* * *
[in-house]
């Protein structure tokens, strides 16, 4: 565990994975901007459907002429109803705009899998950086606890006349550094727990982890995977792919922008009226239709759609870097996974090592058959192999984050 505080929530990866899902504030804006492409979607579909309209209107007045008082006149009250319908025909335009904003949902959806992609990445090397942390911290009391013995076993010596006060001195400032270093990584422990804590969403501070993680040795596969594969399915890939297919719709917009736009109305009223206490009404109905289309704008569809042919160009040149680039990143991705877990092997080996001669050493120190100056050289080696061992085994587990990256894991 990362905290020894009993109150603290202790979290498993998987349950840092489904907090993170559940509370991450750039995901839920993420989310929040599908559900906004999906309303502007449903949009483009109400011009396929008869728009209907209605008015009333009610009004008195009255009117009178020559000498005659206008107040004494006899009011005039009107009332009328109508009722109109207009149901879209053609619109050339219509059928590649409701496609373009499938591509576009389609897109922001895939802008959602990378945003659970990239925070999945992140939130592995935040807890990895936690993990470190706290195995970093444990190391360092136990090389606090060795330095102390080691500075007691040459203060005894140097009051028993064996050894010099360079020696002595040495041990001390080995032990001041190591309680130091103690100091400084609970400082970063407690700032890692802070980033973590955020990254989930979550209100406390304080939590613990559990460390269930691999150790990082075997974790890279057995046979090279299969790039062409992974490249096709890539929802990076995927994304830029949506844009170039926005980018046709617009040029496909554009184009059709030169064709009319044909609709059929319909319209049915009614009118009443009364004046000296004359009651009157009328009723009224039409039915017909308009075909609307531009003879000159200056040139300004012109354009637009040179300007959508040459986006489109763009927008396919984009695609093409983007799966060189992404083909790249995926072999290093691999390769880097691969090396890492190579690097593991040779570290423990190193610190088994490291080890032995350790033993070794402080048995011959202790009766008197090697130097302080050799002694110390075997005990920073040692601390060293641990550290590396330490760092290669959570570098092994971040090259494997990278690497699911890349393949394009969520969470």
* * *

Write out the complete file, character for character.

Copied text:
[in-house]
């Protein structure tokens, strides 16, 4: 565990994975901007459907002429109803705009899998950086606890006349550094727990982890995977792919922008009226239709759609870097996974090592058959192999984050 505080929530990866899902504030804006492409979607579909309209209107007045008082006149009250319908025909335009904003949902959806992609990445090397942390911290009391013995076993010596006060001195400032270093990584422990804590969403501070993680040795596969594969399915890939297919719709917009736009109305009223206490009404109905289309704008569809042919160009040149680039990143991705877990092997080996001669050493120190100056050289080696061992085994587990990256894991 990362905290020894009993109150603290202790979290498993998987349950840092489904907090993170559940509370991450750039995901839920993420989310929040599908559900906004999906309303502007449903949009483009109400011009396929008869728009209907209605008015009333009610009004008195009255009117009178020559000498005659206008107040004494006899009011005039009107009332009328109508009722109109207009149901879209053609619109050339219509059928590649409701496609373009499938591509576009389609897109922001895939802008959602990378945003659970990239925070999945992140939130592995935040807890990895936690993990470190706290195995970093444990190391360092136990090389606090060795330095102390080691500075007691040459203060005894140097009051028993064996050894010099360079020696002595040495041990001390080995032990001041190591309680130091103690100091400084609970400082970063407690700032890692802070980033973590955020990254989930979550209100406390304080939590613990559990460390269930691999150790990082075997974790890279057995046979090279299969790039062409992974490249096709890539929802990076995927994304830029949506844009170039926005980018046709617009040029496909554009184009059709030169064709009319044909609709059929319909319209049915009614009118009443009364004046000296004359009651009157009328009723009224039409039915017909308009075909609307531009003879000159200056040139300004012109354009637009040179300007959508040459986006489109763009927008396919984009695609093409983007799966060189992404083909790249995926072999290093691999390769880097691969090396890492190579690097593991040779570290423990190193610190088994490291080890032995350790033993070794402080048995011959202790009766008197090697130097302080050799002694110390075997005990920073040692601390060293641990550290590396330490760092290669959570570098092994971040090259494997990278690497699911890349393949394009969520969470």